Hence $\delta_{2_1}\circ \delta_3=0$. With the same arguments as in the comments, we have \begin{align*} \delta_3(v_{(-2,0,2)})&{}=(a_1y_{\alpha_3}v_{(-2,1,1)},a_2y_{\alpha_1}v_{(-1,-1,-2)}), \\ \delta_{2_1}(v_{(-2,1,1)},v_{(-1,-1,2)})&{}=(b_1y_{\alpha_1}^2+b_2(y_{\alpha_1}y_{\alpha_3}+2y_{\alpha_2}))v_{(0,-1,1)} \end{align*} for some non-trivial scalars $a_i$, $b_i$.

So we would get \begin{align*} 0&{}=\delta_{2_1}\circ \delta_3(v_{(-2,0,2)})=\delta_{2_1}(a_1y_{\alpha_3}v_{(-2,1,1)},a_2y_{\alpha_1}v_{(-1,-1,-2)})\\&{}=(a_1b_1y_{\alpha_1}^2y_{\alpha_3}+a_2b_2(y_{\alpha_1}^2y_{\alpha_3}+y_{\alpha_1}y_{\alpha_2}))v_{(0,-1,1)}\\ &{}=((a_1b_1+a_2b_2)y_{\alpha_1}^2y_{\alpha_3}+a_2b_2y_{\alpha_1}y_{\alpha_2}))v_{(0,-1,1)}. \end{align*} But why is the last term equal to zero for nontrivial $a_i$, $b_i$? I thought that $y_{\alpha_1}^2y_{\alpha_3}$ and $y_{\alpha_1}y_{\alpha_2}$ are linearly independent.

  • $\begingroup$ You referred to "the comments below", but there were (prior to this one) no comments. I assumed you meant @VitTuček's answer, so I edited in a link to it, as well as to Humphreys's book. (Also, a TeX comment: note that $\mathfrak g$=$\mathfrak{gl}_3$ $\mathfrak g$=$\mathfrak{gl}_3$ spaces poorly compared to $\mathfrak g=\mathfrak{gl}_3$ $\mathfrak g=\mathfrak{gl}_3$. I adjusted to the latter.) $\endgroup$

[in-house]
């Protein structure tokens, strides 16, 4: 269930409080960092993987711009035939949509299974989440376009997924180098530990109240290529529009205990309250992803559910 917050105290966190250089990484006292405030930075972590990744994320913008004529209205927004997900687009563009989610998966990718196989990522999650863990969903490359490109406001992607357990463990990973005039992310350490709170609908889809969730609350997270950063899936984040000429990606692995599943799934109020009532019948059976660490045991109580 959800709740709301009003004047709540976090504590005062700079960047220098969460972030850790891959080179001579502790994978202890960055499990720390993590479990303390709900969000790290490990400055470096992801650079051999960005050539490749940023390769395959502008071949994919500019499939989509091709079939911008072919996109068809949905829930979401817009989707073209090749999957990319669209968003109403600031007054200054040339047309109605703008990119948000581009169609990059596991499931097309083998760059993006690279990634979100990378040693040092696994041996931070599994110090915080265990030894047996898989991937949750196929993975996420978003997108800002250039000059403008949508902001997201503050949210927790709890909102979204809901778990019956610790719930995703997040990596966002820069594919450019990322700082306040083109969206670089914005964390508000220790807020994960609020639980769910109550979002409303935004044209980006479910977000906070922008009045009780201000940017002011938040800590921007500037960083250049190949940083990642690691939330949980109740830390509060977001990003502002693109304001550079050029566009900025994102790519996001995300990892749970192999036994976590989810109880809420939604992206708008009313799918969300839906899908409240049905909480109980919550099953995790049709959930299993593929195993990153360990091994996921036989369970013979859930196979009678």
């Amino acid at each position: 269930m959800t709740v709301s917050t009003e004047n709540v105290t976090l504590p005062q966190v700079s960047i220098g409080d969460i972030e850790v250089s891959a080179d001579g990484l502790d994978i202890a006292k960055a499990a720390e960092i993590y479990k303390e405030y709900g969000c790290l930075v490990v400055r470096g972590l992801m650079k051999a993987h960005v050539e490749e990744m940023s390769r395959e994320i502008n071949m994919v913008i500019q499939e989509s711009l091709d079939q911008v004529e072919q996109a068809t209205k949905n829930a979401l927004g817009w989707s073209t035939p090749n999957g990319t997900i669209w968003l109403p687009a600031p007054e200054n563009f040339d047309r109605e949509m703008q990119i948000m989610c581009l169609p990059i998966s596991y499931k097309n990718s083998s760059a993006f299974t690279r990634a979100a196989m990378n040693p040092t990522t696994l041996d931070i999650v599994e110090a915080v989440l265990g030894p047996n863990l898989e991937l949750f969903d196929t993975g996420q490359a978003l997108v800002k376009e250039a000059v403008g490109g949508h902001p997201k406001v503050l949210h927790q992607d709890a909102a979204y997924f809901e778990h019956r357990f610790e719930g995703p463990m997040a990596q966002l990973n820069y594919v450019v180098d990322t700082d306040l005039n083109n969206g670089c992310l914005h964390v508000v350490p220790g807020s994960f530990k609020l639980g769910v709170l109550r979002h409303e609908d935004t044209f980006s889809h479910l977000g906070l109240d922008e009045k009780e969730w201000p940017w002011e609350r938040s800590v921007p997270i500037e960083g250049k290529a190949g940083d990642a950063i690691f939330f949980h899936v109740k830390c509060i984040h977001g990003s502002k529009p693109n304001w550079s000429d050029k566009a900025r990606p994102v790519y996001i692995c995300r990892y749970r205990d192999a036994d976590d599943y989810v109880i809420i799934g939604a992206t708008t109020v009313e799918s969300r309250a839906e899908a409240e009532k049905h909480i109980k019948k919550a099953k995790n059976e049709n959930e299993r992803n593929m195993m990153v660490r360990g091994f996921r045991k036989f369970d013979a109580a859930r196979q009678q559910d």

– LSpice
    Nov 13, 2020 at 20:18

2 Answers 2



The element $u$ must have weight $-\alpha_2$, since $\mu = \lambda - \alpha_2.$

In $U(\mathfrak{n^-})$ there are only two linearly independent elements that have such weight (assuming PBW basis with respect to fixed order of generators based on positive roots): $y_{\alpha_2}$ and $y_{\alpha_1}y_{\alpha_3}.$ Hence the sought element $u$ is a linear combination of such $$ u = a y_{\alpha_2} + b y_{\alpha_1}y_{\alpha_3}. $$

Since this has to be the image of the higest weight vector of $M(\mu)$ we must have $x_{\alpha_1} u = 0$ and $x_{\alpha_3} u = 0.$ Writing it out and using relations defining the Verma module and the Lie algebra, we end up with system of 2 linear equations for 2 unknowns. E.g. we have $$ x_{\alpha_1} (ay_{\alpha_2}v_\lambda) = (a[x_{\alpha_1}, y_{\alpha_2}] + ay_{\alpha_2} x_{\alpha_1})v_\lambda $$ where the first term on the right hand side is either zero, or some element of Cartan subalgebra acting on $v_\lambda$, and the second term is zero from the definition of the Verma module.

PART 2: I think you made a mistake in your calculations. For any $U(\mathfrak{g})$-homomorphism $\varphi$ we have $\varphi(u v) = u \varphi(v)$. Hence the composition going through $M(-2, 1, 1)$ is equal to $$ a_1y_{\alpha_3} \delta_{2_1}(v_{(-2, 1, 1)}) = a_1b_1 y_{\alpha_3} y_{\alpha_1}^2 v_{(0, -1, 1)}. $$

The elements $y_{\alpha_1}$ and $y_{\alpha_3}$ do not commute, in fact $[y_{\alpha_1}, y_{\alpha_3}]$ should be a multiple of $y_{\alpha_2}.$

Similarly, the composition going through $M(-1,-1,2)$ equals $$ a_2y_{\alpha_1} \delta_{2_1}(v_{(-1,-1,2)}) = a_2 b_2 y_{\alpha_1}(2y_{\alpha_1} y_{\alpha_3} + y_{\alpha_2}) v_{(0, -1, 1)}. $$

  • $\begingroup$ Maybe this questions is dumb, but why you are no considering "$x_{\alpha_2}u=0$" too? $\endgroup$
    – KKD
    Jul 28, 2020 at 16:20